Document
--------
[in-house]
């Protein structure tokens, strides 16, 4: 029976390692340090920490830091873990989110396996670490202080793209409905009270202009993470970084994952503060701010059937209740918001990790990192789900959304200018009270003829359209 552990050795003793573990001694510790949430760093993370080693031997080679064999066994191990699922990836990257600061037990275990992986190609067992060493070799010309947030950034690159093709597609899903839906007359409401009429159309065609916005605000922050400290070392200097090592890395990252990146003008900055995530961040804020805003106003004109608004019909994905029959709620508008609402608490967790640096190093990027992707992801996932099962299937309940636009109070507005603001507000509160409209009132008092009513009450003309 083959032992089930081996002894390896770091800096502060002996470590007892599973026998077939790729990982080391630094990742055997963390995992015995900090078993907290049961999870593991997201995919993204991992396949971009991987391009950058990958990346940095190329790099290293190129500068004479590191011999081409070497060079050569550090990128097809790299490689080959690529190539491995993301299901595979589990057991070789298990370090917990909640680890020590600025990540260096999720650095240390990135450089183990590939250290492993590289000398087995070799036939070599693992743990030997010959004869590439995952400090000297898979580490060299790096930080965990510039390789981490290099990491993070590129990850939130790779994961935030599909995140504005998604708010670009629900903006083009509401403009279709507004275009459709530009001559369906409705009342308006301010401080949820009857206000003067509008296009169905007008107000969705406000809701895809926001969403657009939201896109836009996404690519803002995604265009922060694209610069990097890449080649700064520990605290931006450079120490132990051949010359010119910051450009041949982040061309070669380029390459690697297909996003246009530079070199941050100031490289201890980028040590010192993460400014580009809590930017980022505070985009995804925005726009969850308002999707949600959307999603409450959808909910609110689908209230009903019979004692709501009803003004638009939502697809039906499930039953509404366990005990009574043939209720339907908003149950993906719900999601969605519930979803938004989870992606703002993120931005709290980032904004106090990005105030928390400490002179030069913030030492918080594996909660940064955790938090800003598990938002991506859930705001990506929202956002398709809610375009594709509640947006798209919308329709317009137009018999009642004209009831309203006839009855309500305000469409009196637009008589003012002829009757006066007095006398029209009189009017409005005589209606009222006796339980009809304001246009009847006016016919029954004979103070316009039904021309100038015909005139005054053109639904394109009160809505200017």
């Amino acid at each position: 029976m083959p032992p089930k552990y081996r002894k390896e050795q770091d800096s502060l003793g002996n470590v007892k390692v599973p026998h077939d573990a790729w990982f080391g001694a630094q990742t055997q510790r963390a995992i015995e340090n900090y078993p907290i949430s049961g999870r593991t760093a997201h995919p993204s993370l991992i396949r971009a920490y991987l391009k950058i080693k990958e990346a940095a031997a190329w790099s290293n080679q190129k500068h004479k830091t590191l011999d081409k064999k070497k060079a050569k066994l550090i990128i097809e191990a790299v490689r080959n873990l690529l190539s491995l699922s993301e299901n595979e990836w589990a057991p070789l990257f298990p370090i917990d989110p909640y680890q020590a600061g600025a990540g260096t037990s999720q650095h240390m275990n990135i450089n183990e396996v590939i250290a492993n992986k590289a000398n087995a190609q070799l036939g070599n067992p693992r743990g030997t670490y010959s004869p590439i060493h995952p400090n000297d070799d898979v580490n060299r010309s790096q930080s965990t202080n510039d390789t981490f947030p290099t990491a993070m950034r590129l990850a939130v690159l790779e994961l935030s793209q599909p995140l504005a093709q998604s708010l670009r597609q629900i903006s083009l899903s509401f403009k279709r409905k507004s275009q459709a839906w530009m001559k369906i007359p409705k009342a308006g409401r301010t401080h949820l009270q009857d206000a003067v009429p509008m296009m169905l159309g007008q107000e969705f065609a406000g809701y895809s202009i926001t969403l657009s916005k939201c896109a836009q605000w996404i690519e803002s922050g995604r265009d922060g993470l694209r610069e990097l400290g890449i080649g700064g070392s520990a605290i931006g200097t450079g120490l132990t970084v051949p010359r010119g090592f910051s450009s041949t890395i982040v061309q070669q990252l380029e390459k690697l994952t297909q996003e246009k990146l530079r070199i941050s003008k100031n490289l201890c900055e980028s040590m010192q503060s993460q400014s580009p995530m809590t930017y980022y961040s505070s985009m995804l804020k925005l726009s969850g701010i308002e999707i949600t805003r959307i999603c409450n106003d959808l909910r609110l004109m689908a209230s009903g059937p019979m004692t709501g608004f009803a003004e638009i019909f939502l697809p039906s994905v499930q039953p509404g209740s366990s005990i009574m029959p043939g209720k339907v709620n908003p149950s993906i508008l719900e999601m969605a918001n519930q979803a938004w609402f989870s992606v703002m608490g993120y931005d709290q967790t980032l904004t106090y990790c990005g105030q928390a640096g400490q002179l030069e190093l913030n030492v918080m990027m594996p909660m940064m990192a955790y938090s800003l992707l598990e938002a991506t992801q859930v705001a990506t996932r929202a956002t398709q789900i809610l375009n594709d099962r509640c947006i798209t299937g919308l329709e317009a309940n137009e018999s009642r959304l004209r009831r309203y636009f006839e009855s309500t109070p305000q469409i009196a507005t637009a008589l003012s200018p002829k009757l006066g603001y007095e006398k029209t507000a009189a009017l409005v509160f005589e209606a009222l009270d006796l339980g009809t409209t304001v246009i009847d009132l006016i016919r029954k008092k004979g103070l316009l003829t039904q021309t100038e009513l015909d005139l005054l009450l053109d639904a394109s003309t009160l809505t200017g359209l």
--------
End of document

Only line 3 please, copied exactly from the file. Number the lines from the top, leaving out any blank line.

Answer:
């Amino acid at each position: 029976m083959p032992p089930k552990y081996r002894k390896e050795q770091d800096s502060l003793g002996n470590v007892k390692v599973p026998h077939d573990a790729w990982f080391g001694a630094q990742t055997q510790r963390a995992i015995e340090n900090y078993p907290i949430s049961g999870r593991t760093a997201h995919p993204s993370l991992i396949r971009a920490y991987l391009k950058i080693k990958e990346a940095a031997a190329w790099s290293n080679q190129k500068h004479k830091t590191l011999d081409k064999k070497k060079a050569k066994l550090i990128i097809e191990a790299v490689r080959n873990l690529l190539s491995l699922s993301e299901n595979e990836w589990a057991p070789l990257f298990p370090i917990d989110p909640y680890q020590a600061g600025a990540g260096t037990s999720q650095h240390m275990n990135i450089n183990e396996v590939i250290a492993n992986k590289a000398n087995a190609q070799l036939g070599n067992p693992r743990g030997t670490y010959s004869p590439i060493h995952p400090n000297d070799d898979v580490n060299r010309s790096q930080s965990t202080n510039d390789t981490f947030p290099t990491a993070m950034r590129l990850a939130v690159l790779e994961l935030s793209q599909p995140l504005a093709q998604s708010l670009r597609q629900i903006s083009l899903s509401f403009k279709r409905k507004s275009q459709a839906w530009m001559k369906i007359p409705k009342a308006g409401r301010t401080h949820l009270q009857d206000a003067v009429p509008m296009m169905l159309g007008q107000e969705f065609a406000g809701y895809s202009i926001t969403l657009s916005k939201c896109a836009q605000w996404i690519e803002s922050g995604r265009d922060g993470l694209r610069e990097l400290g890449i080649g700064g070392s520990a605290i931006g200097t450079g120490l132990t970084v051949p010359r010119g090592f910051s450009s041949t890395i982040v061309q070669q990252l380029e390459k690697l994952t297909q996003e246009k990146l530079r070199i941050s003008k100031n490289l201890c900055e980028s040590m010192q503060s993460q400014s580009p995530m809590t930017y980022y961040s505070s985009m995804l804020k925005l726009s969850g701010i308002e999707i949600t805003r959307i999603c409450n106003d959808l909910r609110l004109m689908a209230s009903g059937p019979m004692t709501g608004f009803a003004e638009i019909f939502l697809p039906s994905v499930q039953p509404g209740s366990s005990i009574m029959p043939g209720k339907v709620n908003p149950s993906i508008l719900e999601m969605a918001n519930q979803a938004w609402f989870s992606v703002m608490g993120y931005d709290q967790t980032l904004t106090y990790c990005g105030q928390a640096g400490q002179l030069e190093l913030n030492v918080m990027m594996p909660m940064m990192a955790y938090s800003l992707l598990e938002a991506t992801q859930v705001a990506t996932r929202a956002t398709q789900i809610l375009n594709d099962r509640c947006i798209t299937g919308l329709e317009a309940n137009e018999s009642r959304l004209r009831r309203y636009f006839e009855s309500t109070p305000q469409i009196a507005t637009a008589l003012s200018p002829k009757l006066g603001y007095e006398k029209t507000a009189a009017l409005v509160f005589e209606a009222l009270d006796l339980g009809t409209t304001v246009i009847d009132l006016i016919r029954k008092k004979g103070l316009l003829t039904q021309t100038e009513l015909d005139l005054l009450l053109d639904a394109s003309t009160l809505t200017g359209l």